The chief lesson of the Meno for our purposes is that moral knowledge, like all knowledge, is learned through a process of question and answer - 'gentle' persuasion. Any practice which intends to help people know what is right and wrong which operates by any means other than question and answer can neither sting the student with his ignorance nor lead him to knowledge of the good.
This epistemic point is especially relevant in light of Socrates's claim that evil is done only through ignorance. Socrates says "Isn't it clear that this class, who don't recognize evils for what they are, don't desire evil but what they think is good, though in fact it is evil; those who through ignorance mistake bad things for good things obviously desire the good?" (77d7-e3) Socrates's point is that we always seek the good and never the evil, but that we may be confused through moral ignorance into choosing the evil against our will. Thus the epistemic issue of moral education through question and answer becomes crucial to our understanding of rhetoric and its flaws.
Socrates's claim that no one chooses evil knowingly brings us back to the Gorgias . We have seen that it is only through question and answer that one can be brought to recollect moral knowledge. Recollection of the good, and thus question and answer, is the answer to evil. If ignorance leads to evil, then education will prevent evil. Since question and answer is the method of education, whatever hinders question and answer must hinder education. If rhetoric, which hinders the moral education of the rhetor and his listner, also grants therhetor (who is, as a rhetor, ignorant of morality) a remarkable power to sway the ignorant masses, then abuses by powerful rhetors are on the way.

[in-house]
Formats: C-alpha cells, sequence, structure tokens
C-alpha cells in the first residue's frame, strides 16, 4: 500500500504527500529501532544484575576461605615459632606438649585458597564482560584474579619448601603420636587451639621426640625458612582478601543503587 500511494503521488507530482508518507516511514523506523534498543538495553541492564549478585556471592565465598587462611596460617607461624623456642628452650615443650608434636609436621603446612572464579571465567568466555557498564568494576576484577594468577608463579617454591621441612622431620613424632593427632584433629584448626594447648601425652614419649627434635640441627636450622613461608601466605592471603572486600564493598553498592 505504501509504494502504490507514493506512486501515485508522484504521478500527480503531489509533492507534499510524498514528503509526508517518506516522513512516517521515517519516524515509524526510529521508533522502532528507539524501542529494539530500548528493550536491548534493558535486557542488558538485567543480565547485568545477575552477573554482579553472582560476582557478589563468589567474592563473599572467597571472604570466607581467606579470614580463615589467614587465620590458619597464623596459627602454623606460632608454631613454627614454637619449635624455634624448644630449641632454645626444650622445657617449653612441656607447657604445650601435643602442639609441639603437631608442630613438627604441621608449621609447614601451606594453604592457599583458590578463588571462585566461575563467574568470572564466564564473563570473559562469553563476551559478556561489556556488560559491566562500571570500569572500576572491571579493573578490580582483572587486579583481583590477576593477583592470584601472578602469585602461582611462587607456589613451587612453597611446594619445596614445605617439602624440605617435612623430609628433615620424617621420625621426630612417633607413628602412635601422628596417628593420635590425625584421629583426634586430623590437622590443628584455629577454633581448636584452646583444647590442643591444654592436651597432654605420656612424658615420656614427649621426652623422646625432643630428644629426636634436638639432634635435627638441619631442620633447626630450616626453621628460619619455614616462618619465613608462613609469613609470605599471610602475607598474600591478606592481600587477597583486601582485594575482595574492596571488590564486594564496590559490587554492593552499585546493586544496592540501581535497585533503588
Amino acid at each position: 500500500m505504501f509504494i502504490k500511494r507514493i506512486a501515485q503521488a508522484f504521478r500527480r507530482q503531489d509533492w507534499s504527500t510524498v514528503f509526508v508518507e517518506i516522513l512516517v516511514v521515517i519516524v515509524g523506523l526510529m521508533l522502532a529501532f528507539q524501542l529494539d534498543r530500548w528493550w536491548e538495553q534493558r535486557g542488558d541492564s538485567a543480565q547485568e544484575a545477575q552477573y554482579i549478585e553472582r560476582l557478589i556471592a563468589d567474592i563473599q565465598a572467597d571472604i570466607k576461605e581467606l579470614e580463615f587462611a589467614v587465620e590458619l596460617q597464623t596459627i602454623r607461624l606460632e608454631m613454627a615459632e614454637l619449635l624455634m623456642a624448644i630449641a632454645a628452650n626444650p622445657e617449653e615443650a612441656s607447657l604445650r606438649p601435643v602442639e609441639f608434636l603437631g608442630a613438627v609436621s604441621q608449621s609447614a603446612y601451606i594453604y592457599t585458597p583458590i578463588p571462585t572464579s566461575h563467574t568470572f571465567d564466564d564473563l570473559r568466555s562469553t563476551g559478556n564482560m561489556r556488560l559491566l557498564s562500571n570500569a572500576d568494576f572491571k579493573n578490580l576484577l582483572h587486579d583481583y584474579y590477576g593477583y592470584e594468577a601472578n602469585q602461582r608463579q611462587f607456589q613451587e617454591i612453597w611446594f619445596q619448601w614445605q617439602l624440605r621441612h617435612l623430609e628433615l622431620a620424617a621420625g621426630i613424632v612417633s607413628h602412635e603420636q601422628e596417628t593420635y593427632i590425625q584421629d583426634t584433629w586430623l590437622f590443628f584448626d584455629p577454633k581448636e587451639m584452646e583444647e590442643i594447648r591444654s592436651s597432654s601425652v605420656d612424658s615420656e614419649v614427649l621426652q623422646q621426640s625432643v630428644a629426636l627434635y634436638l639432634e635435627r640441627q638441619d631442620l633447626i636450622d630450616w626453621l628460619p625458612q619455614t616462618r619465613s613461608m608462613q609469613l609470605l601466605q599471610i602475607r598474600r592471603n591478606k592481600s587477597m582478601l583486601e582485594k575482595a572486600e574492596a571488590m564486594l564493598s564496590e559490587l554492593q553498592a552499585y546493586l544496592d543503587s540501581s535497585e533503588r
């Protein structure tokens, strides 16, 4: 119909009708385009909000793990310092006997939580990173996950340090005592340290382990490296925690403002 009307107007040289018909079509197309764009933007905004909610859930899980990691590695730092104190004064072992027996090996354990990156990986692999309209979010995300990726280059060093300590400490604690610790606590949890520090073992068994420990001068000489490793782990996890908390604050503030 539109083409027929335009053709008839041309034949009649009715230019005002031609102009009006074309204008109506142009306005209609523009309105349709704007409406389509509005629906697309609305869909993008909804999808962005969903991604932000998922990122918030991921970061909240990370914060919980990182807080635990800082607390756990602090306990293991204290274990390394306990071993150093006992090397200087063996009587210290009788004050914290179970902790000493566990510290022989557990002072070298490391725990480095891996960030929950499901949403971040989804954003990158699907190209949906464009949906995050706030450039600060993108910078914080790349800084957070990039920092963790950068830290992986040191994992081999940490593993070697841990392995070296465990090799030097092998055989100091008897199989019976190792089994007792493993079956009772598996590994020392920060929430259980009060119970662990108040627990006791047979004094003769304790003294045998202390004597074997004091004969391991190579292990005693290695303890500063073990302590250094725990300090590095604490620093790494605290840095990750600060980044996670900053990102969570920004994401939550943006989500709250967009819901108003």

The Gorgias presents the incompetence of the professional rhetors at answering questions and their refusal to grasp their own ignorance. Polus, for instance, rattles off, at some length, a litany of the sins of a certain tyrant. By this he claims to establish that immoral behavior is preferable and that this is an argument by which "even a child could prove you [Socrates] are wrong." (470c4-5) Nothing in what Polus says has or should have the faintest effect on Socrates and his argument. Socrates thus replies, "...I praised you for being in my opinion well trained in rhetoric, though you had neglected dialectic [question and answer]." (471d3-5) Polus's attention to rhetoric has led him from the path of dialectic and thus from true knowledge.